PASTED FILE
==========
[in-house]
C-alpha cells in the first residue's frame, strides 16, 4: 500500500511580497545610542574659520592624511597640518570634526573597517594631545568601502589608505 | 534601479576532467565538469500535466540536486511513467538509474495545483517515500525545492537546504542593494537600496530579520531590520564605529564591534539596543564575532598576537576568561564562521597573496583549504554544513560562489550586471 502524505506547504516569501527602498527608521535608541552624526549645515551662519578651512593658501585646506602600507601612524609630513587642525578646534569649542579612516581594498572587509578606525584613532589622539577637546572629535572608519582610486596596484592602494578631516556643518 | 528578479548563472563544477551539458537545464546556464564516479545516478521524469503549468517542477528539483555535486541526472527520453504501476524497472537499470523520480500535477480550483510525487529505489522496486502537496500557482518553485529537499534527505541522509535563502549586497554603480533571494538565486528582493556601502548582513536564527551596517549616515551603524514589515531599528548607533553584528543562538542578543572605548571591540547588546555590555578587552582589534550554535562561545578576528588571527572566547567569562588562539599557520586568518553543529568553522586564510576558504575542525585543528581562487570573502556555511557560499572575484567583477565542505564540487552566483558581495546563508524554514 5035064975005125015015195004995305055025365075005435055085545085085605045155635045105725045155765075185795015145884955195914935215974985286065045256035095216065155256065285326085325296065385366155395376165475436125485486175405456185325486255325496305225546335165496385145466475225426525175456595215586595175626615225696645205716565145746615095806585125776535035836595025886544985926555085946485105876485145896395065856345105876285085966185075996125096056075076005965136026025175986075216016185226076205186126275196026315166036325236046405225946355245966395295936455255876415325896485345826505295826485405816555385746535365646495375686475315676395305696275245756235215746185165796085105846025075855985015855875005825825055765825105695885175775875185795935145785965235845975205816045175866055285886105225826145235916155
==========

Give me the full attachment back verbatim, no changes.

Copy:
[in-house]
C-alpha cells in the first residue's frame, strides 16, 4: 500500500511580497545610542574659520592624511597640518570634526573597517594631545568601502589608505 | 534601479576532467565538469500535466540536486511513467538509474495545483517515500525545492537546504542593494537600496530579520531590520564605529564591534539596543564575532598576537576568561564562521597573496583549504554544513560562489550586471 502524505506547504516569501527602498527608521535608541552624526549645515551662519578651512593658501585646506602600507601612524609630513587642525578646534569649542579612516581594498572587509578606525584613532589622539577637546572629535572608519582610486596596484592602494578631516556643518 | 528578479548563472563544477551539458537545464546556464564516479545516478521524469503549468517542477528539483555535486541526472527520453504501476524497472537499470523520480500535477480550483510525487529505489522496486502537496500557482518553485529537499534527505541522509535563502549586497554603480533571494538565486528582493556601502548582513536564527551596517549616515551603524514589515531599528548607533553584528543562538542578543572605548571591540547588546555590555578587552582589534550554535562561545578576528588571527572566547567569562588562539599557520586568518553543529568553522586564510576558504575542525585543528581562487570573502556555511557560499572575484567583477565542505564540487552566483558581495546563508524554514 5035064975005125015015195004995305055025365075005435055085545085085605045155635045105725045155765075185795015145884955195914935215974985286065045256035095216065155256065285326085325296065385366155395376165475436125485486175405456185325486255325496305225546335165496385145466475225426525175456595215586595175626615225696645205716565145746615095806585125776535035836595025886544985926555085946485105876485145896395065856345105876285085966185075996125096056075076005965136026025175986075216016185226076205186126275196026315166036325236046405225946355245966395295936455255876415325896485345826505295826485405816555385746535365646495375686475315676395305696275245756235215746185165796085105846025075855985015855875005825825055765825105695885175775875185795935145785965235845975205816045175866055285886105225826145235916155